From Bedrooms to Billions (Review)

This year’s hottest ticket at EGX (formerly the Eurogamer Expo) was for the premier of From Bedrooms to Billions, a documentary on the birth of the UK gaming scene and its rise from hobbyist beginnings to world leader and to the shape of things today.

The entire film is told by industry figures giving anecdotes on their memories of how it all began. Chances are, the older a gamer you are, the more you’ll be able to relate to the film. The amount of time dedicated to the Sinclair ZX80s and Commodore 64s vastly outweigh any given to later consoles. This is mainly due to the heavy focus on the British perspective of the industry, where the arrivals of the Japanese machines from Nintendo and Sega are painted in almost villainous colours.

Early on, the anecdotes feel a little dry as the talk is all about programming, entering lines of code, hobbyist meets and so on. This is a film clearly aiming for the nostalgic feelings of those involved in the scene, further carving the film into an even tighter niche and alienating everyone else.

You’ll hear of the joys and bleakness of the industry, from Peter Molyneux getting an almost sexual thrill the first time he got a pixel to move across a screen. To another developer saying he got so sick and stressed of all the corporate bullshit he had a white poo.What does make for interesting viewing is the stories on how Britain was one of the first gaming countries to tap into licensed games based on movies and celebrities – cheers for that. There’s also an interesting section on the early gaming journalism scene.

The film’s rebellious streak comes from most of the interviewees being very much against the big publishers. So it was interesting to see how that ethos has come full circle today with the significant rise of indie gaming on the PC and increasingly on consoles.

In listening to these early scene frontrunners, it becomes apparent how many more of the early elements in gaming’s history are making a return. Take the way the market was flooded with loads of Space Invaders and Froggers clones after their initial success, anyone developing mobile games today will tell you how much of a nightmare it is trying to stop other devs ripping off your game.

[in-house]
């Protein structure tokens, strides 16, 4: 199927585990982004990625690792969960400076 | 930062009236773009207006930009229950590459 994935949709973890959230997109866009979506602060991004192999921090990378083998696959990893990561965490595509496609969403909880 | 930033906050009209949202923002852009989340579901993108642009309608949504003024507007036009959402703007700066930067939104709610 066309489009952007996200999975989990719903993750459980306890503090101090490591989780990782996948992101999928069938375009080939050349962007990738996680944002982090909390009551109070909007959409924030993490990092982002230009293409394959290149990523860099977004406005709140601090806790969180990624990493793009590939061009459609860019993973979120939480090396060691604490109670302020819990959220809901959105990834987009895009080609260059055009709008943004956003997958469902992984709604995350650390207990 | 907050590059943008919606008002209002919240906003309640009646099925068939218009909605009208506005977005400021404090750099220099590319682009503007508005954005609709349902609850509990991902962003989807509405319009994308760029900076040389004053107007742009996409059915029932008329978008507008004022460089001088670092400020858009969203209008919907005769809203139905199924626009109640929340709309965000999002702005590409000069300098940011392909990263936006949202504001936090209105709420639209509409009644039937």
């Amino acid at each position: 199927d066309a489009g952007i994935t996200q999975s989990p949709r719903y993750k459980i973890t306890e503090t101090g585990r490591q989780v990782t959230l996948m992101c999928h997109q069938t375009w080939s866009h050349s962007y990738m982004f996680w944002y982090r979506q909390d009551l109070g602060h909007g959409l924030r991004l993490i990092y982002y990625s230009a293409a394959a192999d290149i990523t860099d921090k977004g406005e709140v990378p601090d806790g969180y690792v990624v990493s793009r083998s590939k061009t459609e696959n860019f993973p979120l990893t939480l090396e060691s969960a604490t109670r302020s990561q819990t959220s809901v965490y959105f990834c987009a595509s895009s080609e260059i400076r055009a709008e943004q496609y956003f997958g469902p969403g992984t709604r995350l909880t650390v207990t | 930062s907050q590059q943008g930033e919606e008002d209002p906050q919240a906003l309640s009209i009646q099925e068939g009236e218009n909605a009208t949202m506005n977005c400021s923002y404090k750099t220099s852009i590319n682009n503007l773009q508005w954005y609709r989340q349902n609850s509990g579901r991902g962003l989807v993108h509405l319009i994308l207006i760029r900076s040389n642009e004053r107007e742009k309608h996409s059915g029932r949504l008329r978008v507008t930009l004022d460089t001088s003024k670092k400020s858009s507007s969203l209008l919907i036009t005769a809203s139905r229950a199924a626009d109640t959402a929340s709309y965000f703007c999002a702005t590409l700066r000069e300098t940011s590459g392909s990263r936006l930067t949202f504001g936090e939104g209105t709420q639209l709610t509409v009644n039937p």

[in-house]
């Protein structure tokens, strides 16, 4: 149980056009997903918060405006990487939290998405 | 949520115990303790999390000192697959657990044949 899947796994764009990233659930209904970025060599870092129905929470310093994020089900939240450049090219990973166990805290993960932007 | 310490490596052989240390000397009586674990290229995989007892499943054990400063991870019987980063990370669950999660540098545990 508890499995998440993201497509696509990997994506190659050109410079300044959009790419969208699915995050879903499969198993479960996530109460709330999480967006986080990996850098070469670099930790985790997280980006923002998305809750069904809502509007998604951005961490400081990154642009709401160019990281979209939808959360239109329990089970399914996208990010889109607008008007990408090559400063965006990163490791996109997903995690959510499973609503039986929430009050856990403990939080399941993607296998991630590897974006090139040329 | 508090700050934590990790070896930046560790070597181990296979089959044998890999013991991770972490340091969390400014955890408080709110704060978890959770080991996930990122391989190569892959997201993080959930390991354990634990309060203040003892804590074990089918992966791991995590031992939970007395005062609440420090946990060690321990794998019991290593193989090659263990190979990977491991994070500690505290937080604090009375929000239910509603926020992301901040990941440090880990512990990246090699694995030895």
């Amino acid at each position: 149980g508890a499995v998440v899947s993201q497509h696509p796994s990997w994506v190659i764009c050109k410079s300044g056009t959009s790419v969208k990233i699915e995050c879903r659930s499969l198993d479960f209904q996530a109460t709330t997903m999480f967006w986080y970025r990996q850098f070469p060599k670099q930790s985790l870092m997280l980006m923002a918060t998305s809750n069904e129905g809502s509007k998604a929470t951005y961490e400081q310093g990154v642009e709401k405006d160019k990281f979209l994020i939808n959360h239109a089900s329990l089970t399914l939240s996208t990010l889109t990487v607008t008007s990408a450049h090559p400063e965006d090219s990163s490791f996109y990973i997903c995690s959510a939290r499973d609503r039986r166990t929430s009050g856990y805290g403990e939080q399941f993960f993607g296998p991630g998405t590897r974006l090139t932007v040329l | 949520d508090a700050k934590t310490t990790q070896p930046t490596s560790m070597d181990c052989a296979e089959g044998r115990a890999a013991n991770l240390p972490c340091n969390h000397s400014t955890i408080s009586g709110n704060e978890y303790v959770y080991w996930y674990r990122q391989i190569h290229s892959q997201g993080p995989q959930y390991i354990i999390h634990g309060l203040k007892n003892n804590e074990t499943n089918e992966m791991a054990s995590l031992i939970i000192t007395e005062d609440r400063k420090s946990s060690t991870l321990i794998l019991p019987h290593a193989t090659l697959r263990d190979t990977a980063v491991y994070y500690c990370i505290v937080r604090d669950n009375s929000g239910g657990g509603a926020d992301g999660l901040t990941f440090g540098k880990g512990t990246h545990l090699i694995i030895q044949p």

Despite early signs of a development focus, the film eventually settles into a groove firmly on business talk and as such looses much of its relatability for gamers. Strap in for a lot of middle-aged man chat about much money they were raking in back in the day.

There’s a hell of a lot of information to take in during the film’s running time, which has bloated from the original 90 minutes, to over two hours. While informative, the non-stop talk can sometimes make the film seem like one giant uninterrupted block of text. You’re bombarded with fast cuts between endless interviews with zoom cuts to magazine articles and old photos throughout. It never pauses long enough to let you think about any of the information; it just keeps coming. Frankly, it’s exhausting and could have benefitted by a central narrator to split it up a little.

For those of you with a Netflix account, I’d recommend the much more endearing, Indie Game: The Movie, which closely follows the developers of Fez and Super Meat Boy through a much more personal journey, with a strong narrative heartbeat that makes you forget you’re watching a documentary, without watering down the insider’s view of the industry.

The film’s weighting towards the early industry make a late jump to Mega-Drive and PlayStation eras and it feels like an important part is quickly glossed over. This is of course where the British industry started to fall behind and it’s a shame to film restricts itself to the UK industry as it feels like it doesn’t provide a balanced view.

Gaming rarely gets decent documentaries and I’m afraid this one falls short of the ones I have seen, with the ridiculously fast pacing being the main issue. Aside from the odd amusing quote (that white poo again), there seems to be very little personality to the film. You never feel a love for the subject- just a case of cramming in as many anecdotes as possible which results in a film that the industry figures clearly enjoyed being asked to be a part of, but there’s not much for the rest of us to enjoy.



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